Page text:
15 Responses

  1. Gary Leff
    Gary Leff at |

    The people writing and talking about this don’t understand the difference between accounting fiction and profit, or even what a cost is.

    This is especially obvious when airfares are falling and fees are rising. Some of what was the fare is simply broken out. And the fees themselves aren’t pure profit, more checked baggage fees means more bags being carried on and a more cumbersome boarding process which imposes costs on the airline operation including in the most efficient use of aircraft which has revenue implications as well. I’m NOT suggesting that these completely offset, but talking about revenue without tradeoffs in this context is silly.

    And any discussion that doesn’t LEAD WITH the tax treatment of fees versus fare on domestic tickets misses the point completely (as does any politician who grandstands about fees without proposing to address the disparity in tax treatment!).

    Meanwhile a statement like “the airline does not always incur costs when offering some optional services, for example allowing a passenger to select a seat in a preferred location, such as a window seat or toward the front of a cabin” fails to understand that there are a limited number of forward and window seats, giving them to one passenger trades off with giving them to another, so there is an economic cost (tradeoff) even if there’s not a marginal cost (incremental cash out the door).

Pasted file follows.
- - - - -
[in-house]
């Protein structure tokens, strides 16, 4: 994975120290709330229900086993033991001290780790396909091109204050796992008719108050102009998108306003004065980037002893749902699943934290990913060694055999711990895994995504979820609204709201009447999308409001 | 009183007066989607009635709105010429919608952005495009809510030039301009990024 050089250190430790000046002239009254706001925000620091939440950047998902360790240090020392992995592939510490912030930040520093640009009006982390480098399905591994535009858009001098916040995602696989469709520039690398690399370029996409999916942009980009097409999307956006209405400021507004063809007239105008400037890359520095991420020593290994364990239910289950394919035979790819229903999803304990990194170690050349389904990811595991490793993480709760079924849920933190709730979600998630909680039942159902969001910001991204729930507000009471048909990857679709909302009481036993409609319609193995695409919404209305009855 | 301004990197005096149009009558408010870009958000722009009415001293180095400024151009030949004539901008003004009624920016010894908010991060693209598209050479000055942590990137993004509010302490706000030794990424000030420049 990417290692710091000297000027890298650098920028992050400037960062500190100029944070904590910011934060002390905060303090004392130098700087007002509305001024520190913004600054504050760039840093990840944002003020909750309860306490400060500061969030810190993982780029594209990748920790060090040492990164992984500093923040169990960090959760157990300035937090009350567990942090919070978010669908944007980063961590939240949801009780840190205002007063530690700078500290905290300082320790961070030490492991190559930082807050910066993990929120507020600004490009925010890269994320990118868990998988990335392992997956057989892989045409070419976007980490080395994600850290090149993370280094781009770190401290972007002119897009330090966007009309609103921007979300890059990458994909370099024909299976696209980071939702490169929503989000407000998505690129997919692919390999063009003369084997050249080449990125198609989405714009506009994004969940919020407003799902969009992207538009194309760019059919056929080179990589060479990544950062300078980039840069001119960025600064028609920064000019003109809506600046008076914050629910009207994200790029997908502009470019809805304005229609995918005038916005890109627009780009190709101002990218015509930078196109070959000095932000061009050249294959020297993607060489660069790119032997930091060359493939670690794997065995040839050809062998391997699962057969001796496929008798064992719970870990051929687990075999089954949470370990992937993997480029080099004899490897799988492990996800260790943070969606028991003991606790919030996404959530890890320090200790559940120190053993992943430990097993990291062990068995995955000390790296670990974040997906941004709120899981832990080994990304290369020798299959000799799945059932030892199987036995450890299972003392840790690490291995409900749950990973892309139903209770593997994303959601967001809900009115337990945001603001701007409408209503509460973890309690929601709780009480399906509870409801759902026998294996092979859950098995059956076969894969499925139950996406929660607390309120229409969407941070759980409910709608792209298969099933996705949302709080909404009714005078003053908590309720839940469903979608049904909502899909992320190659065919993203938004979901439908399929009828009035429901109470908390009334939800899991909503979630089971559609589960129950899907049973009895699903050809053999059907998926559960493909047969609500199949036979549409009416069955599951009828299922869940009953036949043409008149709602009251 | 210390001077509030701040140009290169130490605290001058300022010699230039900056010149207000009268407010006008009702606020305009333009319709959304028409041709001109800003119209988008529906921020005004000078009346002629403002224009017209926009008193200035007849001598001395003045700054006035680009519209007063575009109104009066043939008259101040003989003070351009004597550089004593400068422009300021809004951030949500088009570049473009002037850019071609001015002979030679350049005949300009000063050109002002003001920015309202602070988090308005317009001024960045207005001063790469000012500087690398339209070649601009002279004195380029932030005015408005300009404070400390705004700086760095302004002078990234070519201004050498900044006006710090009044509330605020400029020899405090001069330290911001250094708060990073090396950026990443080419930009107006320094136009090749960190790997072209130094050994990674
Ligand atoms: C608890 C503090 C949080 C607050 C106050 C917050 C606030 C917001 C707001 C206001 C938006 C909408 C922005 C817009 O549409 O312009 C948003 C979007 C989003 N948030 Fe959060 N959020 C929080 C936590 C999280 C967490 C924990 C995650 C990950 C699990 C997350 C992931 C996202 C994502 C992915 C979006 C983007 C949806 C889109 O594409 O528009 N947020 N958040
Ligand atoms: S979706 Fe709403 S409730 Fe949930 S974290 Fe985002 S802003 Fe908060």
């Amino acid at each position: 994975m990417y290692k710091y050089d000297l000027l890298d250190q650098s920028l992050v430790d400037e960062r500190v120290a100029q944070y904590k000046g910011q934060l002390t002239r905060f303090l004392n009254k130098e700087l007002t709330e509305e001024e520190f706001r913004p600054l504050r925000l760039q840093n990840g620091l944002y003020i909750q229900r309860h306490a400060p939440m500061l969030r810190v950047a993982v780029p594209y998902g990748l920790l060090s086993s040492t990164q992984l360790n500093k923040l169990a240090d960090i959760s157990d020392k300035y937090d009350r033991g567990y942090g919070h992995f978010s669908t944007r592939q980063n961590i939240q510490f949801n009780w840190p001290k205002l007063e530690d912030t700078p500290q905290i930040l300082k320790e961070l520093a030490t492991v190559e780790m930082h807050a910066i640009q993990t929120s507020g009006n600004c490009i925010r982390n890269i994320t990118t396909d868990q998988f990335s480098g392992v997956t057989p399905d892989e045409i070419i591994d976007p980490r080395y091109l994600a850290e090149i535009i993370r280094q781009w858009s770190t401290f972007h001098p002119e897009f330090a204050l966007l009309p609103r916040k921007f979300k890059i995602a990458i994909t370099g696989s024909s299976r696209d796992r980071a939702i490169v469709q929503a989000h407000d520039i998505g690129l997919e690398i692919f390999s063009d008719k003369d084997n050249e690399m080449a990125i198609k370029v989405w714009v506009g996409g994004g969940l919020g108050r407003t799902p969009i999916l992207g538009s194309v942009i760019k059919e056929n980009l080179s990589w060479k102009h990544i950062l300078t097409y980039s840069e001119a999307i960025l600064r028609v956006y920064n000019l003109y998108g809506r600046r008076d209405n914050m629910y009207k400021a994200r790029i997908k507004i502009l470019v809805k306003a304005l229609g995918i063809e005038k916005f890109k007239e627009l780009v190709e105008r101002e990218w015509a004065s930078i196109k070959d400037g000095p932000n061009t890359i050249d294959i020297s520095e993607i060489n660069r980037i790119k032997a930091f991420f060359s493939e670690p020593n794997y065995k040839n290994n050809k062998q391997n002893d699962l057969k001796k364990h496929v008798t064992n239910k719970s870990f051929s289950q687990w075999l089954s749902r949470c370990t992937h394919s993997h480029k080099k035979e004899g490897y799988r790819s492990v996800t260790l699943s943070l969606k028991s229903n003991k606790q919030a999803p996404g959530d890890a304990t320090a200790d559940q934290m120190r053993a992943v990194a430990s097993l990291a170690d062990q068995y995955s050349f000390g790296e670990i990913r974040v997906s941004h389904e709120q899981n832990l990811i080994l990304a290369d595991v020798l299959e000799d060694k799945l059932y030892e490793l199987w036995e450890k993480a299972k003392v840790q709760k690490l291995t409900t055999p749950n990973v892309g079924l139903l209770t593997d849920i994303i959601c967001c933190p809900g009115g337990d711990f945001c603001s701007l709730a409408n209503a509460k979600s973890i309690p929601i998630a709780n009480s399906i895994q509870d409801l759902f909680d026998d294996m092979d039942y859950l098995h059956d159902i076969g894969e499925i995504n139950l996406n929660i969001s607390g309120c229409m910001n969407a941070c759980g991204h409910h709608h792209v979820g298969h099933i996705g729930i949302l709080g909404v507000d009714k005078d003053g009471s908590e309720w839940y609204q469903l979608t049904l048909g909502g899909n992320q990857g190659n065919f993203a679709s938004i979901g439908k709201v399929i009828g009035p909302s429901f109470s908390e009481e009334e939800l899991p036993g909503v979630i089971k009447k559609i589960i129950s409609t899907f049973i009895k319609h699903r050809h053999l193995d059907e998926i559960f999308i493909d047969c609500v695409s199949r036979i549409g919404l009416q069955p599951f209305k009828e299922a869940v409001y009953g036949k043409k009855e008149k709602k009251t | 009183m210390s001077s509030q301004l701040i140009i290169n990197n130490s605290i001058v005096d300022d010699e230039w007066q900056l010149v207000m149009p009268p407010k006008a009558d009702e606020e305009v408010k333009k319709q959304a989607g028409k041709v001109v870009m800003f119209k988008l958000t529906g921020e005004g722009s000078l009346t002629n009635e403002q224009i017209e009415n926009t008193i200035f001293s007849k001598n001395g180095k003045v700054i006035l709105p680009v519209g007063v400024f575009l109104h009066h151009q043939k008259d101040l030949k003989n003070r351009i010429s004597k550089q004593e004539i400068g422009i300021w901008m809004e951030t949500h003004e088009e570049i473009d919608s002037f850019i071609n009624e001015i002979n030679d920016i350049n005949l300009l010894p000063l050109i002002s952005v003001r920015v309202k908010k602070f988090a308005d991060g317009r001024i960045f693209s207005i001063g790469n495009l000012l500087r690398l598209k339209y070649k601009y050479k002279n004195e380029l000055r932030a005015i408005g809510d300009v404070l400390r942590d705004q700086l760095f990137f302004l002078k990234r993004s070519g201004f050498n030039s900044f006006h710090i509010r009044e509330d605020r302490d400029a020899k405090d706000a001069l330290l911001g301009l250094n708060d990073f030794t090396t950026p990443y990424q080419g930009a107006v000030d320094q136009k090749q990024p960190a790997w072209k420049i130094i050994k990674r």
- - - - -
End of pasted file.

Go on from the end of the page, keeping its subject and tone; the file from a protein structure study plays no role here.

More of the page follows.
So much sloppy thinking out there about airline fees!

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  2. andrew
    andrew at |

    This article is what happens when you get an economic illiterate writing about economics. Fees are not increases, they are unbundling and more efficient allocation of resources. On Southwest, the ‘Wandering Aramean’ travelling light pays for my heavy baggage. Many thanks, but why should you? I don’t expect to pay for your driving lessons through a bundled lesson plan in new car prices.

    Seats with more legroom are preferred by me, more than by small Wanderering Arameans (mini-Arameans). Before seat location was unbundled I could not express that preference. Likewise, Basic Economy is a label where essentially everything unbundled is stripped from the fare. Judging from the success of Ryanair (largest airline by passenger numbers in Europe), basic economy is what most people prefer and we can expect it to grow quickly in the US.

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  3. andrew
    andrew at |

    “And this particular week has Ryanair cancelling thousands of flights because it screwed up crew scheduling so badly it doesn’t have pilots available to work.”
    Irrelevant. A diversion from what they have done to European airfares — for over 30 years.

    ” I’ve also paid enough attention to the conversations with MOL to know that even he admits Ryanair is suited to a very particular type of market and type of operation.”
    I should hope so! Focus. One reason they are financial successful, but irrelevant to this issue. Nonetheless, I have never met an airline that did not have a business model that applied to certain types of market, except for ones whose business model didn’t apply to any existing market (e.g. pre-deregulation airlines post 1978).

    “…Scott Kirby was honest enough to admit it was about raising fares, revenues and profits. ”
    He wants to. So does every airline. The point is, and this is where you don’t understand the economics, it is COMPETITION that prevents him from doing so. Indeed, the frustrating experience he cites is exactly competition in action.